This Company Has Developed a Device with ‘Superman Vision’ that Can See Through Solid Objects

superman vision

Vayyar Imaging, an Israel-based company, has created a device with “Superman vision” that can literally see through solid objects. The device, which is actually a powerful sensor, uses radio frequencies to detect movement and, it can also tell the difference between humans and objects.

“People are amazed by it,” Raviv Melamed, Co-Founder and CEO of Vayyar says. “They think it’s science fiction.”

“Radio wave imaging is a powerful technology, which was dormant for many decades. Vayyar’s new sensor is finally unleashing its potential.”

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The trick to this tiny matchbox-sized sensor is combining more antennas onto a single chip, making it more powerful but also lighter and smaller.

A single chip contains 72 transmitters and 72 receivers; typically 3 transmitters and 3 receivers are seen on an average chip. The new chip covers imaging and radar bands from 3GHz to 81GHz, executing complex imaging algorithms, and differentiate between humans and solid objects.

While the new chip may seem fantastical to some, it has numerous practical uses when applied to the fields of robotics, breast cancer imaging, elderly care, retail, and more.

superman vision

Vayyar’s most recent product is a sensor that monitor homes. The device, which according to Melamed, can tell if a person is sitting, lying down or walking, is geared towards elderly care field.

“Elderly people don’t typically want to wear a device because they don’t want to be symbolized,” Melamed said, referring to the wearable devices currently available in the market.

Melamed said the idea of technology using radio frequencies is less intrusive than a home system with video monitoring devices.

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“People want to be free in their own home,” said Melamed. “They don’t want to feel like they’re being watched.”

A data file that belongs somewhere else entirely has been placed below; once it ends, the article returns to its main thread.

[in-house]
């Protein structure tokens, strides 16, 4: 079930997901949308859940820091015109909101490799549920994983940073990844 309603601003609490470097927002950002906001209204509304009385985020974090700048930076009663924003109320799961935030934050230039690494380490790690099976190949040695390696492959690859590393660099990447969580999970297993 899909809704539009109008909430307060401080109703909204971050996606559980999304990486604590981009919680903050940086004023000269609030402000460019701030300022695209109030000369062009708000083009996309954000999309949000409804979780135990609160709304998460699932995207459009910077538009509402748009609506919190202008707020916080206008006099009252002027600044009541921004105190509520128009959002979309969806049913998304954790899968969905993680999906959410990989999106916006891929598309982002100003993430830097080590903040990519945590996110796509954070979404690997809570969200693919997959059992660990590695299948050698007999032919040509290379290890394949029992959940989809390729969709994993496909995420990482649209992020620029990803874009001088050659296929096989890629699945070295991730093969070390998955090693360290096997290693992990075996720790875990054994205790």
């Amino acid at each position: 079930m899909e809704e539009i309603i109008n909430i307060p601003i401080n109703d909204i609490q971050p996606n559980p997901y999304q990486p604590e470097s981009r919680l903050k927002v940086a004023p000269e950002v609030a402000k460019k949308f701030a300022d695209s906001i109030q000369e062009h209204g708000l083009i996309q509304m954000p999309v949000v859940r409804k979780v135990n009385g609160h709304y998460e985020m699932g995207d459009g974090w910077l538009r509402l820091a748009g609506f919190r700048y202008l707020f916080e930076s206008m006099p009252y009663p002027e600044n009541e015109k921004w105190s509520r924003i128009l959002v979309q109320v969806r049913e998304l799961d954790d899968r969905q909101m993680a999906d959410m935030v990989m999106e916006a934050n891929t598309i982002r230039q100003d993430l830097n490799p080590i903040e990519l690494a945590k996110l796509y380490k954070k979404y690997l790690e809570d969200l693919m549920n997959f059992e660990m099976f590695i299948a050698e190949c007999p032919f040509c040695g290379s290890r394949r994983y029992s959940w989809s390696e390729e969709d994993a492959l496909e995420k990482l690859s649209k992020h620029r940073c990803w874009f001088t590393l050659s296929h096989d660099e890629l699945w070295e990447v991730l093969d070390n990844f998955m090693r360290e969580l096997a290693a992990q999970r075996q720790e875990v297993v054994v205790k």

The image provided by the new device is only a hazy resemblance of a person or object, and it is a key selling point when it comes to home-monitoring devices, according to Melamed.

The image is of low resolution; when seeing the image one would be able to recognize a person’s head or hand, but he or she won’t be able to recognize the face.

Melamed left his previous job developing radars for the Israeli Defense Forces and started working on his new company from his Tel Aviv basement seven years ago.

“There’s enormous scale for this device,” he said, “Highly sophisticated radar can solve a multiple of problems in many industries.”

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Johanna Mischke
Johanna Mischke () is Editor-in-Chief at WT | Wearable Technologies – the pioneer and worldwide leading innovation and market development platform for technologies worn close to the body, on the body or even in the body. Besides being an expert for wearables and their broader ecosystem she is experienced in the startup world and international marketing. Johanna can be reached at j.mischke(at)